It’s not a self-help book. It’s not full of exercises to do to try and make you feel better written by someone who has never experienced mental ill-health. This is a very personal account of one man’s experience of anxiety and depression, that is so well written it feels like it speaks directly to you. Having suffered from anxiety and depression myself, I felt a companionship with this book that I have rarely felt before. It was as if someone could speak directly to me and know how I was feeling without me having to say a single word. For anyone who has suffered from anxiety and depression, or for anyone who knows someone who has (and the chances are you do) this book should be required reading.

I read this in a single 2-hour reading session. It was totally engaging. It’s definitely a book I will return to time and time again. I already have umpteen page corners turned down marking bits that are particularly good, and I could quote a hundred things from the book very easily. But I will finish with this one quote from Haruki Murakami‘s “Kafka on the Shore”.

… once the storm is over you won’t remember how you made it through, how you managed to survive. You won’t even be sure, in fact, whether the storm is really over. But one thing is certain. When you come out of the storm you won’t be the same person who walked in. That’s what this storm’s all about …


Stories I Only Tell my Friends by Rob Lowe (3/5)

Posted January 22, 2016 in Book Review / 0 Comments

Stories I Only Tell my Friends by Rob Lowe (3/5)Stories I Only Tell My Friends by Rob Lowe
Published by Corgi on January 19th 2012
Genres: Memoir, Non-Fiction
Pages: 357
Format: Paperback
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A wryly funny and surprisingly moving account of an extraordinary life lived almost entirely in the public eye
A teen idol at fifteen, an international icon and founder of the Brat Pack at twenty, and one of Hollywood's top stars to this day, Rob Lowe chronicles his experiences as a painfully misunderstood child actor in Ohio uprooted to the wild counterculture of mid-seventies Malibu, where he embarked on his unrelenting pursuit of a career in Hollywood.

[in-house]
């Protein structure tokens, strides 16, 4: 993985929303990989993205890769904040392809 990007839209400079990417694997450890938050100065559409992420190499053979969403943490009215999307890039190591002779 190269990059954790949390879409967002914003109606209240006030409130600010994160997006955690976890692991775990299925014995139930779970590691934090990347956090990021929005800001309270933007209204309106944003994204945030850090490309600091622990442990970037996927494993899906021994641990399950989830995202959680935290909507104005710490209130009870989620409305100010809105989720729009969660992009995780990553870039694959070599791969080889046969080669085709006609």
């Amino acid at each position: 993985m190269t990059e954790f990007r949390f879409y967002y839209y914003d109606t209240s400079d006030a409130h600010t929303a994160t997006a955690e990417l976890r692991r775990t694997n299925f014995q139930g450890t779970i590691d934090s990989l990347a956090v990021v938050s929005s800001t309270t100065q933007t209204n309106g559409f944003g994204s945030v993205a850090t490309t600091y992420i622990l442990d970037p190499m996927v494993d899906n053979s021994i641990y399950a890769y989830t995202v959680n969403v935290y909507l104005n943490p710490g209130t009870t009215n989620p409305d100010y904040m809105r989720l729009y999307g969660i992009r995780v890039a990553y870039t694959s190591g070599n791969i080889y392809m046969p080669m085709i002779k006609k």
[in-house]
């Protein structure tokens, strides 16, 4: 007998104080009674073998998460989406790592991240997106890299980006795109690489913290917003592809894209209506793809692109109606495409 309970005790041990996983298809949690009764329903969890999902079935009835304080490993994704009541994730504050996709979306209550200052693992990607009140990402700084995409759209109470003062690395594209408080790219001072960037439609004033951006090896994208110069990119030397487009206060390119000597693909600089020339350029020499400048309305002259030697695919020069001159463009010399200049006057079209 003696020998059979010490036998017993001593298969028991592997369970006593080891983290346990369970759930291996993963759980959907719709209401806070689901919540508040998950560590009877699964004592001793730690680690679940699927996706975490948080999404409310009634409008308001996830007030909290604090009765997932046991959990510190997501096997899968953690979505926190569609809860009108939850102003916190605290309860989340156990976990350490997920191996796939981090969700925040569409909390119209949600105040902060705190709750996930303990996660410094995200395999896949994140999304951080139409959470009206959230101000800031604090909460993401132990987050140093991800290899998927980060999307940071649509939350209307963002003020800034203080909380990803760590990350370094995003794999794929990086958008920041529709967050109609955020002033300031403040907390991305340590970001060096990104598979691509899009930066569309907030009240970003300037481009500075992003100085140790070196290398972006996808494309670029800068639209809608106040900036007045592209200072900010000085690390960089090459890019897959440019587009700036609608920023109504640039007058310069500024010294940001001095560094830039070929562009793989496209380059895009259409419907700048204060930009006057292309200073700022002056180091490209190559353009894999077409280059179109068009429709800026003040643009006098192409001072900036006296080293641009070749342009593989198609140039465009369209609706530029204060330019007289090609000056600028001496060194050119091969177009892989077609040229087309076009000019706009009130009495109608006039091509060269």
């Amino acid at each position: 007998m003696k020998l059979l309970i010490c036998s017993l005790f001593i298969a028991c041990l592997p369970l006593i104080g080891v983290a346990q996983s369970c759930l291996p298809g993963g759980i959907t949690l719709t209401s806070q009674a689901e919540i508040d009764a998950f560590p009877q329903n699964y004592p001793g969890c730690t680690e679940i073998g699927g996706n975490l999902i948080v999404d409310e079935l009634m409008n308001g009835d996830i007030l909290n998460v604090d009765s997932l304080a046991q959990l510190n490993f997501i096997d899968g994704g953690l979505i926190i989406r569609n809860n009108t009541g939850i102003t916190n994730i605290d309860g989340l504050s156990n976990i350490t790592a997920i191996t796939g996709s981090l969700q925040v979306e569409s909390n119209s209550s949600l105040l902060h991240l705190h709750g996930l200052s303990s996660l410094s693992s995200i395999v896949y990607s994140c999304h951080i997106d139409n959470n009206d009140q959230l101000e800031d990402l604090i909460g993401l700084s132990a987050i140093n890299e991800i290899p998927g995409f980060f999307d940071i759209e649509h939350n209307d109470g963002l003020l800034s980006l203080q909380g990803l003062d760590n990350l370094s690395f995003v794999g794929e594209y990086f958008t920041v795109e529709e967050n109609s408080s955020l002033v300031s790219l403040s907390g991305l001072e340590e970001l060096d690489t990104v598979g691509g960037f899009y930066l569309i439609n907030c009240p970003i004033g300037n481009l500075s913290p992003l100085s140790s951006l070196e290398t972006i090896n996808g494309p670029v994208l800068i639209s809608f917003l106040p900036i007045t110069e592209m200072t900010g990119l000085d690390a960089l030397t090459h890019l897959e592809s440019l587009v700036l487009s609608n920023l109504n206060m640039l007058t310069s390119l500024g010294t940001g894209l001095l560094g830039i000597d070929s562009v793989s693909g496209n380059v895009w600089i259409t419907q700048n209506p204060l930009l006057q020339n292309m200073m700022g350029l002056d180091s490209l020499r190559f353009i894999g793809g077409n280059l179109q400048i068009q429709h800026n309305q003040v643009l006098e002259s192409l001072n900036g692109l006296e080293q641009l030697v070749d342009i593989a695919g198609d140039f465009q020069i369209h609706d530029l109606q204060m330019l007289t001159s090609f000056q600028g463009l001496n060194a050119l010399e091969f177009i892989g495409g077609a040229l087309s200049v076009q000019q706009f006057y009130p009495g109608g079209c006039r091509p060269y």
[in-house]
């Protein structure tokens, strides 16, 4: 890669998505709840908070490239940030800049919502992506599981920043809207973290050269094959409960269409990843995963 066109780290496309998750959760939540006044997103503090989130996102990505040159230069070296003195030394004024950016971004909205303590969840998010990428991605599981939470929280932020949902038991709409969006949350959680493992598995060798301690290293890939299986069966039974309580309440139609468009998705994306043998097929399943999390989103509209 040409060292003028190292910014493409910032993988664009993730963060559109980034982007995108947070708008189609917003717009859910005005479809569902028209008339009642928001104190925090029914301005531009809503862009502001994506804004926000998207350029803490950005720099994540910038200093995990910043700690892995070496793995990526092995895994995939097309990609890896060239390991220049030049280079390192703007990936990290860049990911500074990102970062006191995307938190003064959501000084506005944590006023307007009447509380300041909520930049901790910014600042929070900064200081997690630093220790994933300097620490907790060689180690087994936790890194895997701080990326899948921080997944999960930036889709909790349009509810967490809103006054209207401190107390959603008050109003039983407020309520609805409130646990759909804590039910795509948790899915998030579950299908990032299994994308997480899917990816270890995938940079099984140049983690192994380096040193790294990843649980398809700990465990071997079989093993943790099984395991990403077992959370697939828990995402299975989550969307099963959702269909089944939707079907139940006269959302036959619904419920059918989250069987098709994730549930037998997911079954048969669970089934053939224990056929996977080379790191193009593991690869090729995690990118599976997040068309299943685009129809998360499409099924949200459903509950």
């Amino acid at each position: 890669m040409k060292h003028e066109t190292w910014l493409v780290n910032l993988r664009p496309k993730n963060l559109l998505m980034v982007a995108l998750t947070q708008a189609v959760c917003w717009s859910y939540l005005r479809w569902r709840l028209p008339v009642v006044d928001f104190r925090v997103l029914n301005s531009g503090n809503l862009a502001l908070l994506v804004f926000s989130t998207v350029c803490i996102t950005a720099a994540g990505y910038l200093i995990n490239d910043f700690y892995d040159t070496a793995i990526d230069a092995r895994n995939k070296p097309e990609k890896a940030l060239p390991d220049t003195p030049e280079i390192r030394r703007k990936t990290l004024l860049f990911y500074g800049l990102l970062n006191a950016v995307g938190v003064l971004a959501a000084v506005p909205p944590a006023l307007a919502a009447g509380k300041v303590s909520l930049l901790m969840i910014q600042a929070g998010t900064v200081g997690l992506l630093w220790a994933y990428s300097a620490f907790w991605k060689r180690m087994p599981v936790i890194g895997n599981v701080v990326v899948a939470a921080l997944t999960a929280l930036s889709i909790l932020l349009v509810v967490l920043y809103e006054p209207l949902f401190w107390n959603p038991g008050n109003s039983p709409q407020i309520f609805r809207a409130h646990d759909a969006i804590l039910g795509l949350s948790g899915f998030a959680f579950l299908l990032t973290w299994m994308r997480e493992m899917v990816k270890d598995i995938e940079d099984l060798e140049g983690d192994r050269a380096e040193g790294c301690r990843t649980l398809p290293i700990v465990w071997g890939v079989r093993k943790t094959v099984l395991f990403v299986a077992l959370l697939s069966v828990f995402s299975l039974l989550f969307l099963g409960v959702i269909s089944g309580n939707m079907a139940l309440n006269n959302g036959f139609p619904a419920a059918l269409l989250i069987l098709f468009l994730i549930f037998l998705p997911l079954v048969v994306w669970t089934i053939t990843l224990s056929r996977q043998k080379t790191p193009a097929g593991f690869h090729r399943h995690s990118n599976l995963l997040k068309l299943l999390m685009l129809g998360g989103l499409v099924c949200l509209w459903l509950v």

The Outsiders placed Lowe at the birth of the modern youth movement in the entertainment industry. During his time on The West Wing, he witnessed the surreal nexus of show business and politics both on the set and in the actual White House. And in between are deft and humorous stories of the wild excesses that marked the eighties, leading to his quest for family and sobriety.
Never mean-spirited or salacious, Lowe delivers unexpected glimpses into his successes, disappointments, relationships, and one-of-a-kind encounters with people who shaped our world over the last twenty-five years. These stories are as entertaining as they are unforgettable.

I was a teenager in the 80’s and the “Brat Pack” were all me and my friends could talk about. My bedroom was covered in posters of them all, including Rob Lowe. I must admit he’s always been a favourite of mine. When I was living in Brussels, English-language TV could be a bit hit and miss. One night I was flicking through the channels when I saw Rob Lowe. Intrigued, I started to watch the programme and my love affair with The West Wing began (it’s still one of the best shows every IMHO). So when I saw this book I knew I had to have it.

It charts his life right from the humble beginnings, to moving to California and following his dreams to become an actor. It probably didn’t do him any harm that he was hanging around with Martin Sheen, Emilio Estevez and the like, right from the beginning. It certainly makes for interesting reading. As the book progresses I felt he skipped over some of the incidents – brushing them aside. There’s an inference of an encounter with an under-age fan, his descent into alcoholism, and many other instances that are glossed over. I can totally understand why, but when reading a memoir of a Hollywood star it’s natural to want to know some of the dirt! It also seemed that his time on The West Wing was soured somewhat and he did come across as a little bit of a petulant child.